If Alfredo's love for Violetta is indeed "the heartbeat of the universe", as he so ardently proclaims in the very first scene of La traviata, then this revival is urgently in need of open-heart surgery. It has been a year since the last exhumation of Richard Eyre's tepid staging, since when the temperature has dropped significantly. No fear of the elaborate ice sculpture at Violetta's party melting prematurely now; but some concern that our heroine will actually make it to Act III. There are many ways of dying on the operatic stage and, for Ana Maria Martinez, it began to look as if consumption might not be one of them.
The Puerto Rican soprano sang some performances of Violetta at the last revival, so her circumspection and awkwardness in Act I were doubly puzzling. This is, after all, her party and she, as her profession dictates, is a lady well used to keeping up appearances. You could certainly have fooled me that she was in the least bit interested in Alfredo, however well she sought to hide her feelings from the assembled company. He, too - in the figure of Charles Castronovo - barely registered on the Richter scale. By the end of the act, I was reminded of the old Hollywood joke - "If we ever have an affair and I find out about it..."
Rather more worrying, though, was the increasingly inescapable realisation that both singers were desperately over-parted in the roles. Martinez sang a nervous Act I in which passion and abandon were nowhere. Remember, this is a woman losing control. But Martinez sang so carefully and with so little fervour that the idea of love turning her world upside down became less likely with each passing bar. And then, to top it all, the fizzing pyrotechnics of "Sempre libera", far from sounding and feeling frivolous, had all the tensions of an audition piece.
The aria cannot and must not sound like a challenge. But Martinez, at the limit of her possibilities, even inserted a lower-octave appoggiatura to help spring-board her (only just) to the required top note in the unaccompanied section of the aria, and, not for the last time in the evening, fell prey to dodgy intonation. It was not an auspicious start for this Violetta. Or perhaps she was wondering, as I was, when she might call in the decorators to attend to the ill-fitting rotunda of the designer Bob Crowley's now tatty-looking salon.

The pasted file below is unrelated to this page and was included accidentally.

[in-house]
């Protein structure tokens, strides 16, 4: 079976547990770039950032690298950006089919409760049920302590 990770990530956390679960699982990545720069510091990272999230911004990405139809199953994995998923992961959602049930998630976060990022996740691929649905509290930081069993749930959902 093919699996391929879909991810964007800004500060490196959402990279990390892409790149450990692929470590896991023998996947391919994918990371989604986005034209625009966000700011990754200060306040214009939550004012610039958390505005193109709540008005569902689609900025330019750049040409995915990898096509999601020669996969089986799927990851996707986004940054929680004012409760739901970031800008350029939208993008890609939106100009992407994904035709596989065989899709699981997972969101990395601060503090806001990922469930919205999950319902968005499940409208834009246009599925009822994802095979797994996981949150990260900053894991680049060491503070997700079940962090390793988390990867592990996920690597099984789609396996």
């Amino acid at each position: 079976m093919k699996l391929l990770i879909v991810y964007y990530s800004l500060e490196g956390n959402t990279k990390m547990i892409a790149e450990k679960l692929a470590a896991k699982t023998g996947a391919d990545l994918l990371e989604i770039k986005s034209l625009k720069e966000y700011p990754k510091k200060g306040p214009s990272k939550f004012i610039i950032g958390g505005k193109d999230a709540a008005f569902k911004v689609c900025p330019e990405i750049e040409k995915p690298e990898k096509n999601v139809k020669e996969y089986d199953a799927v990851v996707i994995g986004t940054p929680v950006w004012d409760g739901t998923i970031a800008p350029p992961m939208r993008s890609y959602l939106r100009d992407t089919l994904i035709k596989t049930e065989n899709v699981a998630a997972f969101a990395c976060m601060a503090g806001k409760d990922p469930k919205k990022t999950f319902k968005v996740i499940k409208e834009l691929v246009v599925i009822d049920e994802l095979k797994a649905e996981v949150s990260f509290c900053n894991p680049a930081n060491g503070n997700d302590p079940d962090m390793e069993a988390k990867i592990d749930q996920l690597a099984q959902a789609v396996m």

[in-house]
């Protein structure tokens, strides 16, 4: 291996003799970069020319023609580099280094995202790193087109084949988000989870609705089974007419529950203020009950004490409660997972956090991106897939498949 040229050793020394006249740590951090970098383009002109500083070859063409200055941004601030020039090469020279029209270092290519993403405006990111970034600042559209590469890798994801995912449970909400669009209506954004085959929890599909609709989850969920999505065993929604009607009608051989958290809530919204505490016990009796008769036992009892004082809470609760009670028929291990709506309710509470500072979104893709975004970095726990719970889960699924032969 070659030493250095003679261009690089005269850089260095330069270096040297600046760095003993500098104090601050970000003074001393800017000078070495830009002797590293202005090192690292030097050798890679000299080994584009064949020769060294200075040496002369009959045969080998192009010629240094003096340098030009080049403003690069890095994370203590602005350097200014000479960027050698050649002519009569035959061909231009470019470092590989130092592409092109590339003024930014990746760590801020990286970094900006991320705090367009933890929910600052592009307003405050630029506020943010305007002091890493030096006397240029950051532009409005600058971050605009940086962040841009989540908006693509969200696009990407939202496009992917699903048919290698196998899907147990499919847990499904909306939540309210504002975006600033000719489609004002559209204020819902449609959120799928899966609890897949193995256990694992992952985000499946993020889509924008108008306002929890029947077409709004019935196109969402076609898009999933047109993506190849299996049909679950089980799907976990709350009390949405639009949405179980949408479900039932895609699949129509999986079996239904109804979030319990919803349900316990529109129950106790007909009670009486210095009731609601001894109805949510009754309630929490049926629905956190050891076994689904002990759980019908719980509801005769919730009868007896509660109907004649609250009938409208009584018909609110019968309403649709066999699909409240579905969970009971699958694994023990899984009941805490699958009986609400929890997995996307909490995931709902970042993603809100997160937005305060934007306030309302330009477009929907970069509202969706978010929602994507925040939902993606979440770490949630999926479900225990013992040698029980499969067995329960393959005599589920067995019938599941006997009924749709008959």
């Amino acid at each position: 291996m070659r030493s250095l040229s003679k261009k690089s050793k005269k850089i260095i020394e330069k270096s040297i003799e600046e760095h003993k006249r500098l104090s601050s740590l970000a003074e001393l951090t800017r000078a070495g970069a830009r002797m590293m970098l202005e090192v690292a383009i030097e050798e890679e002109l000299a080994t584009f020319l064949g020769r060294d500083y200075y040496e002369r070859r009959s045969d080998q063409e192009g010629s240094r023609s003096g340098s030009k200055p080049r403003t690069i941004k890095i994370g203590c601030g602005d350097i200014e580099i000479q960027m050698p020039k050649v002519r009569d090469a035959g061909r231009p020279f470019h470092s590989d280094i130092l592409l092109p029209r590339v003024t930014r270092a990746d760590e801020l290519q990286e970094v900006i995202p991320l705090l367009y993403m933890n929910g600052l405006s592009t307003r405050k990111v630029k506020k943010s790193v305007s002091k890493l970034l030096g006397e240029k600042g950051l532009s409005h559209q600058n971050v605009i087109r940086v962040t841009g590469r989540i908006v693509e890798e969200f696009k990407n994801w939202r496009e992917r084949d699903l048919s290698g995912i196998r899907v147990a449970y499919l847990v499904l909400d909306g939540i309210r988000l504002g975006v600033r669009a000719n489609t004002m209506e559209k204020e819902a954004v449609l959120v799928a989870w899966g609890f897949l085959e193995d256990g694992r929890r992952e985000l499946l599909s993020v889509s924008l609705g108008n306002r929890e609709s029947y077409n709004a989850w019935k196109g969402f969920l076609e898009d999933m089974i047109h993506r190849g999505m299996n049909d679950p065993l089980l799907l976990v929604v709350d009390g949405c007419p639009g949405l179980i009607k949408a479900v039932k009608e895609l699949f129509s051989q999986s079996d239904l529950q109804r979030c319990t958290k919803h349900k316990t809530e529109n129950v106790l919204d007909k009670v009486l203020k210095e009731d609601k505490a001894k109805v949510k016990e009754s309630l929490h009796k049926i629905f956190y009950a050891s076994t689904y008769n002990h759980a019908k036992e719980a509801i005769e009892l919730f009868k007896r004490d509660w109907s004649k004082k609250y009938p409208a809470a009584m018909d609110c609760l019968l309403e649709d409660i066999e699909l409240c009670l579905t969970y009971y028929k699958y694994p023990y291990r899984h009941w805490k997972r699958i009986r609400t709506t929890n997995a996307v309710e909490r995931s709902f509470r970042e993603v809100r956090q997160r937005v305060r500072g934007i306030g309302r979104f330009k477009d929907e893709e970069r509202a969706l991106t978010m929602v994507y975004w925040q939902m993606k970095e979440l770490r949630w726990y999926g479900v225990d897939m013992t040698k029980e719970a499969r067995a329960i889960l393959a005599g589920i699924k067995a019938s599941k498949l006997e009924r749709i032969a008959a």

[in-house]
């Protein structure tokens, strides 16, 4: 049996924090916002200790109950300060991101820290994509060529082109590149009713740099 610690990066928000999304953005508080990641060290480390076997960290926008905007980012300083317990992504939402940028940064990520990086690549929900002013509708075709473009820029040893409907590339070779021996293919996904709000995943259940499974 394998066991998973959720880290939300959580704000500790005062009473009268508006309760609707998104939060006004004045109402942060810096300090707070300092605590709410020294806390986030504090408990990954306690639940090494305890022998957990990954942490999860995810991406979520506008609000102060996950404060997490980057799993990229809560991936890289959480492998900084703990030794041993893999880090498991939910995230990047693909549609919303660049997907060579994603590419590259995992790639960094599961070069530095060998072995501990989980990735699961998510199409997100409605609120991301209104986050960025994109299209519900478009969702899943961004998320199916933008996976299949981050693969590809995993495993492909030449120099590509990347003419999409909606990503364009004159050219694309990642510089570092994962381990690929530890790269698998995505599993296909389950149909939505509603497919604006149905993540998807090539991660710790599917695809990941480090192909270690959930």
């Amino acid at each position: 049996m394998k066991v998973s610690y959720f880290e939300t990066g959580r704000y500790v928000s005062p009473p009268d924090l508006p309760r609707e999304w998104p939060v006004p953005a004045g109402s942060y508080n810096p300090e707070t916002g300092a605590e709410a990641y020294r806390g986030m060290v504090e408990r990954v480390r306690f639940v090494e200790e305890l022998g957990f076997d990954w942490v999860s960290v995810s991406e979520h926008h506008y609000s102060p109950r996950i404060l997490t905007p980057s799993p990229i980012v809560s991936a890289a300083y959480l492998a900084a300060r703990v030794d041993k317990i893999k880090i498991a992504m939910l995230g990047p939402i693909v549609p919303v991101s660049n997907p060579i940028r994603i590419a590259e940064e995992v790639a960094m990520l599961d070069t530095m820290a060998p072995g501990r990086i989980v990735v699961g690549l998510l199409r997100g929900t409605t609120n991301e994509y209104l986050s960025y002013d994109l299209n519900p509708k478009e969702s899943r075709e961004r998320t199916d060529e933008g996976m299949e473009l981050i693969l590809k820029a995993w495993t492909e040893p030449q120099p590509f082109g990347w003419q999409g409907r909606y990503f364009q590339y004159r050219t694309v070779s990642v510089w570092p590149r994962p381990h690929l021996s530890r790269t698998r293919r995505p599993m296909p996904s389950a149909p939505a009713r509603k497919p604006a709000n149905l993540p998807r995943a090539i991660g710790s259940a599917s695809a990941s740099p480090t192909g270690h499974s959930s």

At least Castronovo's bantamweight Alfredo displayed an ease of delivery and gracefulness of phrase that conveyed both youth and wealth. I like the covered warmth of this voice, and his refusal to push it where it does not naturally go. He's an eminently musical singer, but is slightly beyond his natural fach in this role. A bigger and more charismatic sound is ideally required.
We certainly got big and charismatic with the Serbian baritone Zeljko Lucic as Germont senior. A fine voice. But what of the long-breathed, enriching legatos that at least hint at the compassionate soul beneath the stern patriarch? Lucic's stolid phrasing suggested all the compassion of a tax inspector.
But I guess what really finally sunk this lacklustre revival was a desperate lack of inner-tension. And for that I blame the conductor Philippe Auguin. He made his debut at Covent Garden with this opera back in 1994, so again, unfamiliarity cannot account for the clumsy inelegance of his conducting. I lost count of the sticky rubatos and awkward corners; climactic releases such as Violetta's "Amami, Alfredo" in Act II seemingly arrived from nowhere. There was no dramatic logic, no through-line to this conducting. It was, in two words, shapeless and passionless.
Things did at least settle somewhat for the final act. The beauty of the writing almost guarantees as much. Martinez was more comfortable in her demise, drawing some pathos from her forlorn pianissimos. At last, too, some sense of courage and resolve. But it came too late for Violetta and, more to the point, this performance.
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